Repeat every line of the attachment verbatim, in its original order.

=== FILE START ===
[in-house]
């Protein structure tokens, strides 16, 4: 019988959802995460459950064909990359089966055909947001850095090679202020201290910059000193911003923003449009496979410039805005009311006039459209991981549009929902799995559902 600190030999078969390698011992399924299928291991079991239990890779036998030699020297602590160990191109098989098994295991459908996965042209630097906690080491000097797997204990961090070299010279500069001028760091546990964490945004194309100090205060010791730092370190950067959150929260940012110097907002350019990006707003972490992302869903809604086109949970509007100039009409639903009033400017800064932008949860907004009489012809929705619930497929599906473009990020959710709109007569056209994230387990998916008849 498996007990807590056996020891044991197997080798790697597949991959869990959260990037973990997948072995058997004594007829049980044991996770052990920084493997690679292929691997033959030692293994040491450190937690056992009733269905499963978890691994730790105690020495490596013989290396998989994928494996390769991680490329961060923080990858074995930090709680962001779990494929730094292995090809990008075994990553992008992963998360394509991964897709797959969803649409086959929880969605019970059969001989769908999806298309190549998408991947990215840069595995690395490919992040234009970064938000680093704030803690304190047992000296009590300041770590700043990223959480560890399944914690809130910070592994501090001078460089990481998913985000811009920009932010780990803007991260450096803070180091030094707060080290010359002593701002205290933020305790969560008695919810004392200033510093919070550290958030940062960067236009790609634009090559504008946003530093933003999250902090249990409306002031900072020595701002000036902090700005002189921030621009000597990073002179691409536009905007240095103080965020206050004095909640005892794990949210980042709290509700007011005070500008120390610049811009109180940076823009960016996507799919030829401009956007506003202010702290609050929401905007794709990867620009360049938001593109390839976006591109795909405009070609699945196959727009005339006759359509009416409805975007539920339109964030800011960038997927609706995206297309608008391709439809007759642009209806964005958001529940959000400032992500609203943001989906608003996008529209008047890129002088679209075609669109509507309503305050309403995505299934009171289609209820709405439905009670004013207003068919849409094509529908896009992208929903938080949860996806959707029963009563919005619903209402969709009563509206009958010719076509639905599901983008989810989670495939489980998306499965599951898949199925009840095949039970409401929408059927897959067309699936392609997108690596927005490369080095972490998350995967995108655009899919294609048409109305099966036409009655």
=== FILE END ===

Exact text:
[in-house]
């Protein structure tokens, strides 16, 4: 019988959802995460459950064909990359089966055909947001850095090679202020201290910059000193911003923003449009496979410039805005009311006039459209991981549009929902799995559902 600190030999078969390698011992399924299928291991079991239990890779036998030699020297602590160990191109098989098994295991459908996965042209630097906690080491000097797997204990961090070299010279500069001028760091546990964490945004194309100090205060010791730092370190950067959150929260940012110097907002350019990006707003972490992302869903809604086109949970509007100039009409639903009033400017800064932008949860907004009489012809929705619930497929599906473009990020959710709109007569056209994230387990998916008849 498996007990807590056996020891044991197997080798790697597949991959869990959260990037973990997948072995058997004594007829049980044991996770052990920084493997690679292929691997033959030692293994040491450190937690056992009733269905499963978890691994730790105690020495490596013989290396998989994928494996390769991680490329961060923080990858074995930090709680962001779990494929730094292995090809990008075994990553992008992963998360394509991964897709797959969803649409086959929880969605019970059969001989769908999806298309190549998408991947990215840069595995690395490919992040234009970064938000680093704030803690304190047992000296009590300041770590700043990223959480560890399944914690809130910070592994501090001078460089990481998913985000811009920009932010780990803007991260450096803070180091030094707060080290010359002593701002205290933020305790969560008695919810004392200033510093919070550290958030940062960067236009790609634009090559504008946003530093933003999250902090249990409306002031900072020595701002000036902090700005002189921030621009000597990073002179691409536009905007240095103080965020206050004095909640005892794990949210980042709290509700007011005070500008120390610049811009109180940076823009960016996507799919030829401009956007506003202010702290609050929401905007794709990867620009360049938001593109390839976006591109795909405009070609699945196959727009005339006759359509009416409805975007539920339109964030800011960038997927609706995206297309608008391709439809007759642009209806964005958001529940959000400032992500609203943001989906608003996008529209008047890129002088679209075609669109509507309503305050309403995505299934009171289609209820709405439905009670004013207003068919849409094509529908896009992208929903938080949860996806959707029963009563919005619903209402969709009563509206009958010719076509639905599901983008989810989670495939489980998306499965599951898949199925009840095949039970409401929408059927897959067309699936392609997108690596927005490369080095972490998350995967995108655009899919294609048409109305099966036409009655």